Wednesday Wisdom

November 06, 2019

A Sprinkle of Magic

By Dr Kathy Weston

A Sprinkle of Magic


I often reflect that children, by their very nature, are magical creatures who engage with the world in ways that naturally exercise their imaginations. Sometimes, as parents, we feel forced to dispel a little magic, such as informing your child that the Tooth Fairy is in fact your bearded husband. This happened in my home this week!

Seeing the shock followed by the disappointment was gruelling. However, my son was able to look at the positives, one being that he was obviously seen as grown-up enough to take the news. He could finally join the “I know it’s not real” club, where membership is given to the most mature.

To counter the fact that I dispelled a modicum of magic from my son’s life this week, I have made a concerted effort to read a truly magical story to him, starting with The Adventures of Alice in Wonderland, itself inspired by bored children on a boat trip with their father one day. When Charles Dodgson (AKA Lewis Carroll) observed how sparked his children’s imaginations were by the tale, he went on to develop it as a book.


This week, research was published that suggested parents doing puzzles with their offspring could reduce the children's chance of dementia later in life. In this long-term study, eight year olds who had strong problem-solving skills, retained them into old age.

By building up our children’s thinking skills, we may be able to make our children more resilient to dementia. A Professor of Cognitive Health at the University of Oxford commented that, “the idea of reading imaginative stories with your child, solving problems, the richer your child’s cognitive life is, the richer their adult cognitive life will be”.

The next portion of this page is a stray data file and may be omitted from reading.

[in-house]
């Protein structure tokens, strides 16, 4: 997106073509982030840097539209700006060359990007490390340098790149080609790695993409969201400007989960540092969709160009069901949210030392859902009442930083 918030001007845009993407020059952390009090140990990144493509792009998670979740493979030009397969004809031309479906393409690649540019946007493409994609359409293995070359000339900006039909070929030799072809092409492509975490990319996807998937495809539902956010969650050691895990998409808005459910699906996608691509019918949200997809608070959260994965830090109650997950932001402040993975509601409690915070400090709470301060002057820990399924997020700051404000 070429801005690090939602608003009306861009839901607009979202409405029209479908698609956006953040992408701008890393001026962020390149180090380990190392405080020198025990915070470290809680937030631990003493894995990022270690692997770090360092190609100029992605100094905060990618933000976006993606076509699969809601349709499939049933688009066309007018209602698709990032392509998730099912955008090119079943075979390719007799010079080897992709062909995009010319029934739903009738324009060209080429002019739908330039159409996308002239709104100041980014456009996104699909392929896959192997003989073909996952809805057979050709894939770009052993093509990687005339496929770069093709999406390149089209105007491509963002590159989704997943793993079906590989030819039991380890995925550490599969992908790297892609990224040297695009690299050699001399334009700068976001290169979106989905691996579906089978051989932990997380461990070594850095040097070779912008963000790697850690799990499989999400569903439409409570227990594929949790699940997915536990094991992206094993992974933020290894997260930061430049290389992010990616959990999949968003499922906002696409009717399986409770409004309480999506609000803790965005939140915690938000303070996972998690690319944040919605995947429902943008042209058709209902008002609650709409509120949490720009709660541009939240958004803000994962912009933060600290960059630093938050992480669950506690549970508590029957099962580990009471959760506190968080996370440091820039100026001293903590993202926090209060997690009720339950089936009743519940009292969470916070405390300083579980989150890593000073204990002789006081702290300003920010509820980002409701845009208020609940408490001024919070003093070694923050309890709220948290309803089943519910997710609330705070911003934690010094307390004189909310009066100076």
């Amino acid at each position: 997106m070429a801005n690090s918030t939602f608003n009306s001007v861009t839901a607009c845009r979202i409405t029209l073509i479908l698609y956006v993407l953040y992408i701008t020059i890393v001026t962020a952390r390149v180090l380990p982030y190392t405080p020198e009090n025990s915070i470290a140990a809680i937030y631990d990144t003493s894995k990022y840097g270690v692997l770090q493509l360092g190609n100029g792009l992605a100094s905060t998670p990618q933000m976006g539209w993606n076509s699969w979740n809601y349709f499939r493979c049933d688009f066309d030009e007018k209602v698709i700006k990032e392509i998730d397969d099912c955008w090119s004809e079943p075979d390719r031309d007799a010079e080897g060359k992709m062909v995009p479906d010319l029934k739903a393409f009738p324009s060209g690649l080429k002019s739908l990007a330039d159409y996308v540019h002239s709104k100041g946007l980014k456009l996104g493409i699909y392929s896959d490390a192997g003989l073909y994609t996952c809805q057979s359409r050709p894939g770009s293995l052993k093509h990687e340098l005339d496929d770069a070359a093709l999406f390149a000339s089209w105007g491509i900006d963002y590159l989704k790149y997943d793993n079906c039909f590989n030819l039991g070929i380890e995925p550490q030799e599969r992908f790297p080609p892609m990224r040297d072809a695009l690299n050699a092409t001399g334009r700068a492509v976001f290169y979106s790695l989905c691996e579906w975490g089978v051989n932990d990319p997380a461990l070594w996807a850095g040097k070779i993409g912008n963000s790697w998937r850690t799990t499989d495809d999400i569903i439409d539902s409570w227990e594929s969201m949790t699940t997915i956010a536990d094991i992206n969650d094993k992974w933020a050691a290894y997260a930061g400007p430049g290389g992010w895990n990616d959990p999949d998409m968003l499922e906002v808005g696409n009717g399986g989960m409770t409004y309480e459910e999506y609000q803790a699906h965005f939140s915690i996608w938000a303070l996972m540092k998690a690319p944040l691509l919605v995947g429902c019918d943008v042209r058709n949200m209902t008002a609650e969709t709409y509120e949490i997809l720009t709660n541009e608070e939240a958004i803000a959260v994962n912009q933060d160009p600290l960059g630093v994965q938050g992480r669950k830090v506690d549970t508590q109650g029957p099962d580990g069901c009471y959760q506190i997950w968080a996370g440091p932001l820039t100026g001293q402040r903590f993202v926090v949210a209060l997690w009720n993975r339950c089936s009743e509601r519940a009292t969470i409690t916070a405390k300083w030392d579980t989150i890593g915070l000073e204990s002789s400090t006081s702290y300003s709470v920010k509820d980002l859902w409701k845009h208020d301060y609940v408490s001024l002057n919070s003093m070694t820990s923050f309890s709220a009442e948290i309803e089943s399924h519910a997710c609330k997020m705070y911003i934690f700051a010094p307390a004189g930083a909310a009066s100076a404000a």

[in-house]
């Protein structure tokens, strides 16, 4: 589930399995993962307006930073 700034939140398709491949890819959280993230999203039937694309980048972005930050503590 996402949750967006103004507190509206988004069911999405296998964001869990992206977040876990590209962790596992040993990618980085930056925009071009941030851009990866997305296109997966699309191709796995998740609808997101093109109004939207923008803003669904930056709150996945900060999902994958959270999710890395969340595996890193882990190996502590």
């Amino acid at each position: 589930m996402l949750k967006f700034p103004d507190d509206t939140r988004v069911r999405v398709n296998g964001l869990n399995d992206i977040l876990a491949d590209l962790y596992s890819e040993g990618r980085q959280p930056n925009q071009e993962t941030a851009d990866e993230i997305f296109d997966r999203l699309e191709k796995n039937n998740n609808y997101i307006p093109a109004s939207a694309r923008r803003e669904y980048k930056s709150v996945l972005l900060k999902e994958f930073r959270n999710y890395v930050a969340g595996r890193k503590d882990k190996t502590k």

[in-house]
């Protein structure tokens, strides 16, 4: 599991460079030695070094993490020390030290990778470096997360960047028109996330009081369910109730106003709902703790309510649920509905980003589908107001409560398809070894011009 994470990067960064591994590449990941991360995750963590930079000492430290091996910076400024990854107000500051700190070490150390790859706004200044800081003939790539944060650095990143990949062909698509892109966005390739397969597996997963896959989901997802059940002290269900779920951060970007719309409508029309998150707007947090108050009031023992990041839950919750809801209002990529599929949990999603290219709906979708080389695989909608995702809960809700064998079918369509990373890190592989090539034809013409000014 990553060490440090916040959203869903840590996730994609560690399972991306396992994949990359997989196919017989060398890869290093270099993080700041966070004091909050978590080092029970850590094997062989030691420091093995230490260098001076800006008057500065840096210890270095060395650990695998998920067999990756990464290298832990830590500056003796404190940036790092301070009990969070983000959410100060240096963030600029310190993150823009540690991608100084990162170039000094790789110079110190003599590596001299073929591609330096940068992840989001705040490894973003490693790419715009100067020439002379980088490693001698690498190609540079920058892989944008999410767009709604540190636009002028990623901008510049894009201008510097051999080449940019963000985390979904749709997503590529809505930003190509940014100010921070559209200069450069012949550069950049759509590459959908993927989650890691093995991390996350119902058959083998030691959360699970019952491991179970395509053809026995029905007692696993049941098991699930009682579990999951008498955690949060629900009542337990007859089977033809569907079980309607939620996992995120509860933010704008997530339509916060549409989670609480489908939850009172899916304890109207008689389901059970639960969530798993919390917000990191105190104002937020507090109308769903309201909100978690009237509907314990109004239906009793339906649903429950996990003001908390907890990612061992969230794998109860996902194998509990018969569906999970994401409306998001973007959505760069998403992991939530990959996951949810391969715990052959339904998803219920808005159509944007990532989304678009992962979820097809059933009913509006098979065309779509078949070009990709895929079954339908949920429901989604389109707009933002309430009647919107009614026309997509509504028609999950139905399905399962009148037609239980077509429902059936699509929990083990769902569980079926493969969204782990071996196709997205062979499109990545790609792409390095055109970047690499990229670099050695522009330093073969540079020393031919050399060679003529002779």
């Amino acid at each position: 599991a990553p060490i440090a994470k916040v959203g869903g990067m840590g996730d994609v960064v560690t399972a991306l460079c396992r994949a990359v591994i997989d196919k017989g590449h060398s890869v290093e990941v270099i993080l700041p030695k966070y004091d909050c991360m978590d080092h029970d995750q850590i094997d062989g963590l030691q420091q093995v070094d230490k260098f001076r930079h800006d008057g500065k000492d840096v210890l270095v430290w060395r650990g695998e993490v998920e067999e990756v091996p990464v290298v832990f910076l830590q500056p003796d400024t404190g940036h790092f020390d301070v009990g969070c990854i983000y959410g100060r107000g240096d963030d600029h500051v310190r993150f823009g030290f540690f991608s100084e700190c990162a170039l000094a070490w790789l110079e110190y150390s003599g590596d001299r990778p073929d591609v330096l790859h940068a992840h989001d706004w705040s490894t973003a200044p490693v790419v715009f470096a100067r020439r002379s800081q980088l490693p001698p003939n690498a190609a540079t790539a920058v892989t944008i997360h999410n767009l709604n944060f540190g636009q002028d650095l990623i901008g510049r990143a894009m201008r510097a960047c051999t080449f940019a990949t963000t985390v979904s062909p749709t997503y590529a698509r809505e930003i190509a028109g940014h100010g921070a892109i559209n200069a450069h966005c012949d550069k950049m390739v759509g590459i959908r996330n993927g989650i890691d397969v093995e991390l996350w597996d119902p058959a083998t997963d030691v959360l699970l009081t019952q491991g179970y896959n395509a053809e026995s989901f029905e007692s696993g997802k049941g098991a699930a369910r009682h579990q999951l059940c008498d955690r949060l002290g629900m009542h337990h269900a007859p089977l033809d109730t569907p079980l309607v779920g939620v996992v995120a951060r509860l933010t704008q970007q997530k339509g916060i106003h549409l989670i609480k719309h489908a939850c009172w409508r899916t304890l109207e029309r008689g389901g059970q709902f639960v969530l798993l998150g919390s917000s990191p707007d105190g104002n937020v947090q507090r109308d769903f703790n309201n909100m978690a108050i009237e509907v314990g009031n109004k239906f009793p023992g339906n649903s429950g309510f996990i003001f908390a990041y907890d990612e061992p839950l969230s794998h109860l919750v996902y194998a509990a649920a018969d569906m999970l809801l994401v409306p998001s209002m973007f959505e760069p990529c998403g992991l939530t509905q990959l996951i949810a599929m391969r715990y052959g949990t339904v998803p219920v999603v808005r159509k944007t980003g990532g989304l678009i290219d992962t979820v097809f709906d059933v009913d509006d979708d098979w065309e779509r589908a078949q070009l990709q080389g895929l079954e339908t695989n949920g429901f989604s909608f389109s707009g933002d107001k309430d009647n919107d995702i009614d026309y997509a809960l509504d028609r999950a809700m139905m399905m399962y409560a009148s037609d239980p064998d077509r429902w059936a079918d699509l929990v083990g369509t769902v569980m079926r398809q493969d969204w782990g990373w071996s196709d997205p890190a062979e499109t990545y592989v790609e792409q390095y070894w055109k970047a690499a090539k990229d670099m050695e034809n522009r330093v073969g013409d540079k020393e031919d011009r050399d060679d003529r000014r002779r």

Problem-solving isn’t just important for cognitive health, it is also central to developing academic potential, so perhaps for seasonal gifts this year, you might bear this in mind and head to the puzzles or brain teaser section of your local bookstore. Heffers bookstore in Cambridge is my favourite place in the world for locating such gifts.


I am often asked by parents of teenagers about the difference between normal 'low mood' and 'depression' in this age group. How can parents distinguish between what is normal for all teens and something to be truly concerned about?

First of all, it is important to remember that your GP should always be the first port of call for such questions. However, if you are interested in reading great evidence-based advice on how best to support your sad/low mood teen, I would highly recommend Professor Shirley Reynolds’s co-authored book, Teenage Depression: a CBT guide for parents: help your child beat their low mood. She knows her stuff! This book is entirely practical, helping you to feel like you are doing what is optimal in terms of supporting your child.

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